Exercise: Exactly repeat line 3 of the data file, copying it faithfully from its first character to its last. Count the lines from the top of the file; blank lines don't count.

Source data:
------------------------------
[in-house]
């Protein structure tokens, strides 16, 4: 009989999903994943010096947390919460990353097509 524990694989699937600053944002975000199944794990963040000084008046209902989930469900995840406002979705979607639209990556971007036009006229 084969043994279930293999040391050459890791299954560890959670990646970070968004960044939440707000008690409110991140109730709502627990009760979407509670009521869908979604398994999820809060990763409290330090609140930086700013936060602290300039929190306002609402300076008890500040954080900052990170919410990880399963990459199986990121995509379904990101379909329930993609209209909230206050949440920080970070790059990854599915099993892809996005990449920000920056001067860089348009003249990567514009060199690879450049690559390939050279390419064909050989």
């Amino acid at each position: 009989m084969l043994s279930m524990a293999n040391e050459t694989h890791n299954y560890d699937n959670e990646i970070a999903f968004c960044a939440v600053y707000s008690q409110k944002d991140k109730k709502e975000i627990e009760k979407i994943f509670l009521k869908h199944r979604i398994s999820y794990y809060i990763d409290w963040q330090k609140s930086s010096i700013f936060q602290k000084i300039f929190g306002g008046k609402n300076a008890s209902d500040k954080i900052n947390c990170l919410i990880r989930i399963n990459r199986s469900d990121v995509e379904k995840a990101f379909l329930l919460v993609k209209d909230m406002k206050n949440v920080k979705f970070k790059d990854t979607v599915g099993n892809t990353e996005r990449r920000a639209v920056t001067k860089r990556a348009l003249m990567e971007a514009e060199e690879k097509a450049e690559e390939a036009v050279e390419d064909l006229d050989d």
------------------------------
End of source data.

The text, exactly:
């Amino acid at each position: 009989m084969l043994s279930m524990a293999n040391e050459t694989h890791n299954y560890d699937n959670e990646i970070a999903f968004c960044a939440v600053y707000s008690q409110k944002d991140k109730k709502e975000i627990e009760k979407i994943f509670l009521k869908h199944r979604i398994s999820y794990y809060i990763d409290w963040q330090k609140s930086s010096i700013f936060q602290k000084i300039f929190g306002g008046k609402n300076a008890s209902d500040k954080i900052n947390c990170l919410i990880r989930i399963n990459r199986s469900d990121v995509e379904k995840a990101f379909l329930l919460v993609k209209d909230m406002k206050n949440v920080k979705f970070k790059d990854t979607v599915g099993n892809t990353e996005r990449r920000a639209v920056t001067k860089r990556a348009l003249m990567e971007a514009e060199e690879k097509a450049e690559e390939a036009v050279e390419d064909l006229d050989d």